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Tom Basso's November 1993 interview by Thom Hartle in Technical Analysis of Stocks & Commodities magazine

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6. Stocks & Commodities V. 11:11 (451-456): The Traders' Psyche: Tom Basso by Thom Hartle FIGURE 2: AA II COMPU T ER USERS GROU P , 10/92. The nonprofessional traders had a wide range of returns and nine traders were fired in the trading scenario.

7. Stocks & Commodities V. 11:11 (451-456): The Traders' Psyche: Tom Basso by Thom Hartle FIGURE 3: Over 15 trades, this generated a 5.9% return and a reward-to-risk ratio of 1.49. Over 20 trades, this approach generated a 12% return.

5. Stocks & Commodities V. 11:11 (451-456): The Traders' Psyche: Tom Basso by Thom Hartle FIGURE 1: PROFESSION A L T R A DERS SCHOOL, 5/92. The professional traders had an average return of 12.21% compared with a fixed 2% risk for a return of 5.9%. Nine of the 14 traders beat the fixed 2% risk approach, but only five had a lower reward to-risk ratio

12. Stocks & Commodities V. 11:11 (451-456): The Traders' Psyche: Tom Basso by Thom Hartle different periods. I'm not saying there isn't room for research; but I haven't been able to automate something that I can statistically produce an edge for myself. We're just about out of time. Do you have any concluding comments? I think good trading is a combination of the three elements you brought up at the beginning. It is knowledge of yourself, knowledge of money management and exposing yourself to the right risk level, picking different markets that are unrelated so you can be diversified. You need to develop a sound strategic decision making process that you can follow that takes care of certain scenarios that you're going to run into. You don't want to wake up every morning and say, "I wonder how I am going to trade today? I have no idea what I am going to do! I don't know what my risk is." It would be a nightmare to trade that way. Good traders know exactly what they're going to do when they come to work everyday. They know exactly what their risk exposures are and they know how they are going to react. Finally, keep your ego out of trading. Unless you're humble in the face of the markets, the markets will see to it that you are humbled. Thanks for your time, Tom. You're welcome, Thom. R EFERENCES Balsara, Nauzer A. [1992]. Money Managernent Strategies for Futures Traders , John Wiley & Sons. Trendstat Capital Management, Inc., 10805 Sunset Office Dr., Suite 400, St. Louis, MO 63127, (314) 822-3500, fax (314) 822-3156. Figures 9 Copyright (c) Technical Analysis Inc.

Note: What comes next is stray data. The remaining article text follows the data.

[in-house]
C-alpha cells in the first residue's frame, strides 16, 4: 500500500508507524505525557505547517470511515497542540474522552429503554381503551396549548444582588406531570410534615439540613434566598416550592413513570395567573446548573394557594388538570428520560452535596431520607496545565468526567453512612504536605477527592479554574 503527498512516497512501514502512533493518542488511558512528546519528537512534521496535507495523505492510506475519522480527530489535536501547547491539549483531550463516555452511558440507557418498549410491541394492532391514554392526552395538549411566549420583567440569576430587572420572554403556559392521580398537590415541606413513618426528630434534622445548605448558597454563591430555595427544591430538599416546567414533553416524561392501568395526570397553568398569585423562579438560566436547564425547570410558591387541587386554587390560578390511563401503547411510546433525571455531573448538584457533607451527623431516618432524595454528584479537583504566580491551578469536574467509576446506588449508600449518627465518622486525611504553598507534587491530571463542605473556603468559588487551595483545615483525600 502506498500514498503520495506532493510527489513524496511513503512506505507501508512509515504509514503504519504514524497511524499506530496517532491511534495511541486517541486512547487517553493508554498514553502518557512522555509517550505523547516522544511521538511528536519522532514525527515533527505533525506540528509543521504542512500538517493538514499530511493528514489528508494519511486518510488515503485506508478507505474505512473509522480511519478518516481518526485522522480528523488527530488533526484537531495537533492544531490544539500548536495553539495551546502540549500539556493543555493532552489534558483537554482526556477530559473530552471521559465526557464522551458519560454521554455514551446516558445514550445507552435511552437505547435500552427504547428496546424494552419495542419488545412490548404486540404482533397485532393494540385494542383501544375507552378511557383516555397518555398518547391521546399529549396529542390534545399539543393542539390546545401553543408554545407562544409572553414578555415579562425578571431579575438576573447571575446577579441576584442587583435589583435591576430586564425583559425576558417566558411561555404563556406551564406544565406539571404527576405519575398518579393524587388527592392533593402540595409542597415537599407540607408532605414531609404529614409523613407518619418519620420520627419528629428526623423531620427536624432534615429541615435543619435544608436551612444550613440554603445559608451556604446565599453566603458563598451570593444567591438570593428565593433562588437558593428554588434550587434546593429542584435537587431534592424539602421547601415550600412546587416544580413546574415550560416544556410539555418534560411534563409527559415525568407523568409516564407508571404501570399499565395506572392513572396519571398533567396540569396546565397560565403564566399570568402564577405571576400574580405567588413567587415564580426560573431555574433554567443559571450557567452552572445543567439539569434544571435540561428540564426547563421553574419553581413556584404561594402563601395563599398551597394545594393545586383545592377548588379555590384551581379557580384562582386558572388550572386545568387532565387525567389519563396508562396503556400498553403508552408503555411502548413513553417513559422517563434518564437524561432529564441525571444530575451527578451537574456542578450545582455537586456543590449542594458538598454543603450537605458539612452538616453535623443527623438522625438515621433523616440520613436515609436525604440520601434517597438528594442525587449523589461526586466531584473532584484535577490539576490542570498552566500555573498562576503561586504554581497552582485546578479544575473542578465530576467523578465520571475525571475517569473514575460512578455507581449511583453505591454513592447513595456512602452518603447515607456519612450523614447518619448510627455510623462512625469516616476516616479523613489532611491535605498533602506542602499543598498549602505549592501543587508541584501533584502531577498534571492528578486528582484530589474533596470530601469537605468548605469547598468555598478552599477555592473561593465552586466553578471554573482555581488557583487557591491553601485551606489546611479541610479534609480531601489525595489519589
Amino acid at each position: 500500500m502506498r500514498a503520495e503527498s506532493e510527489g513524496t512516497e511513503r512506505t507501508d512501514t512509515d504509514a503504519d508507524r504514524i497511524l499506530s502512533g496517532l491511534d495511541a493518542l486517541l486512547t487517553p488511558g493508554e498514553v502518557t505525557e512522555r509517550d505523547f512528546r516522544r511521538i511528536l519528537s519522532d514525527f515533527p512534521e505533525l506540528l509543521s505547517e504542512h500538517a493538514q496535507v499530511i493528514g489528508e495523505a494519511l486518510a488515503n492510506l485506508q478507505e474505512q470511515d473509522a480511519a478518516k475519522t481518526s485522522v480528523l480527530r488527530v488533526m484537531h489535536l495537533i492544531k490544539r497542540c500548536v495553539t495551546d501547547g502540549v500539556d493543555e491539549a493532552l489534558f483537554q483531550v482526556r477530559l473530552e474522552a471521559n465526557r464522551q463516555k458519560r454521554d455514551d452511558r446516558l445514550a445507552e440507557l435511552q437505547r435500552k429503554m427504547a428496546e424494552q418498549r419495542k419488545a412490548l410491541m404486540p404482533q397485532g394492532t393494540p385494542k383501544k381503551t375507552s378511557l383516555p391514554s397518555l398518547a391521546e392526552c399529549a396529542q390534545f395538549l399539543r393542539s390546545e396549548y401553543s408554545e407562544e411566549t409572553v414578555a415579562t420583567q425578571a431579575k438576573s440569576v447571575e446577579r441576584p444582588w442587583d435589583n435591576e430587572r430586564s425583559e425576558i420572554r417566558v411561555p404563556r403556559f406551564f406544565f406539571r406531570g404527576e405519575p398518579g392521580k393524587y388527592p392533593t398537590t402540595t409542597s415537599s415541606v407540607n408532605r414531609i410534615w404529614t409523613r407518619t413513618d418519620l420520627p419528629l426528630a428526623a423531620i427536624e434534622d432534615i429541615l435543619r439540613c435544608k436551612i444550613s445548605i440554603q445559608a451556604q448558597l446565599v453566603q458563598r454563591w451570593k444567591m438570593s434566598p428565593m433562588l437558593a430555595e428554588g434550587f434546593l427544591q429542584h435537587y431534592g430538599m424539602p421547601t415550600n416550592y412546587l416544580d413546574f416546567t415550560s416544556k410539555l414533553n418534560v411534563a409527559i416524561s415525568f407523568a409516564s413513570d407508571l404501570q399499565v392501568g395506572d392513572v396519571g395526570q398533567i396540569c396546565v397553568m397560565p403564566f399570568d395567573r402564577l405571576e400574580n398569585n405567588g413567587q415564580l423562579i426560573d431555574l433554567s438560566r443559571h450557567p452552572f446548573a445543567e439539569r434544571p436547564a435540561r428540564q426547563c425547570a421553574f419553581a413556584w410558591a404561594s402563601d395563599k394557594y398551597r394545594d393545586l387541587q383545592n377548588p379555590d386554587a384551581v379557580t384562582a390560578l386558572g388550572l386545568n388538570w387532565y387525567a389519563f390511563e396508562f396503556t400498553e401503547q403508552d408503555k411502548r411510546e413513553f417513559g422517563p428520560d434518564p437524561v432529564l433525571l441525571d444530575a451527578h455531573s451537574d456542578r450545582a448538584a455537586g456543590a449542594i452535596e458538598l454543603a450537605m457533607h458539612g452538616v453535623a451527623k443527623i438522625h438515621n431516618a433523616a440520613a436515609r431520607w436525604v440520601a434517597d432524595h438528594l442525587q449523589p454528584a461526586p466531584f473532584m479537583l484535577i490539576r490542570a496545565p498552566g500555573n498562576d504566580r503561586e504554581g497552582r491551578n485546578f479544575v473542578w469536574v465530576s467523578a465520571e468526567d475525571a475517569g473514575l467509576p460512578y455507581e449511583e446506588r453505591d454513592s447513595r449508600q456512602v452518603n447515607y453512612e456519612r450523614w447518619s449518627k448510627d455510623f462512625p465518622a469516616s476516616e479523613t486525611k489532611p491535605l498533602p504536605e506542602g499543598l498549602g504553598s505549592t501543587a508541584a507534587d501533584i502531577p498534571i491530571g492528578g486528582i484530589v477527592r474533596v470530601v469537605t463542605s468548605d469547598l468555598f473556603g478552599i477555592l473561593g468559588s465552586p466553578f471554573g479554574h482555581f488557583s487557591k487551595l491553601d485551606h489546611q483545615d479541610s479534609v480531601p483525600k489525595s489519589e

3. Stocks & Commodities V. 11:11 (451-456): The Traders' Psyche: Tom Basso On the other side, of course, is the low side where you're frustrated and you can't see the light of day. Everything's going down. How long will it take before I'm down to zero in my account? Either side is bad. You really need to stay balanced. Keep your head someplace in the middle and see some reward and some risk at all times, because no matter what the investment, there's always some reward and some risk. The risk issue falls under money management. What are your guidelines for controlling risk? This is a key issue for every trader, no matter what the trading strategy is. If you have control of yourself mentally, the next step is to make sure that you manage your money well. Is that the voice of experience? In the early stages of my career, I had no money management. I traded very few contracts and a small number of markets, so I wasn't diversified. I didn't have any money management other than putting a stop order in to avoid a disaster. I didn't diversify my portfolio and balance different positions against other positions — all these things we do today. So money management and trading strategies are quite different. A trading strategy answers the question of what and where do we want to buy or sell. It does not say how many do we want to buy, how many do we want to sell. So it's a matter of specifics? Most traders tend to look at one contract in one specific market and develop a trading strategy. You might even look at several different markets, but it's one market at a time, one contract at a time. In the real world of trading you find yourself in situations where you want to trade one Standard & Poor's contract and you also want Eurodollar futures in your portfolios. You might need to do 20 Eurodollars to have the same effect of one S&P contract because of the differences between those contracts or the volatility in the way those two markets move. So portfolio management comes into play in trying to set your exposure to each of those markets in a logical fashion. Most new traders tend to totally ignore this area, and it is so important. How about a simple example of portfolio management? If you want to try an experiment, take four or five markets and try trading one contract each with your strategy. Run the numbers and see what your results are and do it over a certain period of time. Then go back and use a simple rule of thumb like the average movement of each of these markets over the last 10 days and define your risk exposure to 1% of your equity in each day of each of these markets (see sidebar, "Simple risk control"). Use the same markets, same buy and sell signals — but alter the number of contracts to be adjusted to whatever your equity does. You'll get different answers in the end of your simulation that'll be very interesting and you'll immediately become a fan of doing more in money management. You did an experiment with a group of people on money management. Can you tell us about that? A couple of years ago, I was asked to speak at a professional traders' school run by Dr. Van Tharp in Raleigh, NC. There were 14 professional traders who were going to be full-time money managers and they were attending a two week boot camp. I was speaking on the importance of risk control. I gave them an exercise that required the traders to set their risk exposure but through a random number generator I fed back the buys and sells that generated profits to losses at a two-to-one ratio. Article Text 3 Copyright (c) Technical Analysis Inc.